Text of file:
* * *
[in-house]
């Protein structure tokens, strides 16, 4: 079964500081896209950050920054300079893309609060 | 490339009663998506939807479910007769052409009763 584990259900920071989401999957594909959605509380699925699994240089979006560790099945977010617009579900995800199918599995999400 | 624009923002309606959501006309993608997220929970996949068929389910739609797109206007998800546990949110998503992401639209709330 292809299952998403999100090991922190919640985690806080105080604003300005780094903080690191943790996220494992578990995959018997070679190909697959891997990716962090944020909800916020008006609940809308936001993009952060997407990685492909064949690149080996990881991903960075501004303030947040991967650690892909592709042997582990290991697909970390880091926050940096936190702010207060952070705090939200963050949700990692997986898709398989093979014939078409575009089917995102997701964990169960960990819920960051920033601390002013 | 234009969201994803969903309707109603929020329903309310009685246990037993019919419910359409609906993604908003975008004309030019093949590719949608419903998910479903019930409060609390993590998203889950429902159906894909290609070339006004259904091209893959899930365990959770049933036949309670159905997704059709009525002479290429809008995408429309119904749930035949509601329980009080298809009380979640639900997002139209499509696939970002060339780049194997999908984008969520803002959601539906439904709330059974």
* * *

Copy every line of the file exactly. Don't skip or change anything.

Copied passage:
[in-house]
């Protein structure tokens, strides 16, 4: 079964500081896209950050920054300079893309609060 | 490339009663998506939807479910007769052409009763 584990259900920071989401999957594909959605509380699925699994240089979006560790099945977010617009579900995800199918599995999400 | 624009923002309606959501006309993608997220929970996949068929389910739609797109206007998800546990949110998503992401639209709330 292809299952998403999100090991922190919640985690806080105080604003300005780094903080690191943790996220494992578990995959018997070679190909697959891997990716962090944020909800916020008006609940809308936001993009952060997407990685492909064949690149080996990881991903960075501004303030947040991967650690892909592709042997582990290991697909970390880091926050940096936190702010207060952070705090939200963050949700990692997986898709398989093979014939078409575009089917995102997701964990169960960990819920960051920033601390002013 | 234009969201994803969903309707109603929020329903309310009685246990037993019919419910359409609906993604908003975008004309030019093949590719949608419903998910479903019930409060609390993590998203889950429902159906894909290609070339006004259904091209893959899930365990959770049933036949309670159905997704059709009525002479290429809008995408429309119904749930035949509601329980009080298809009380979640639900997002139209499509696939970002060339780049194997999908984008969520803002959601539906439904709330059974």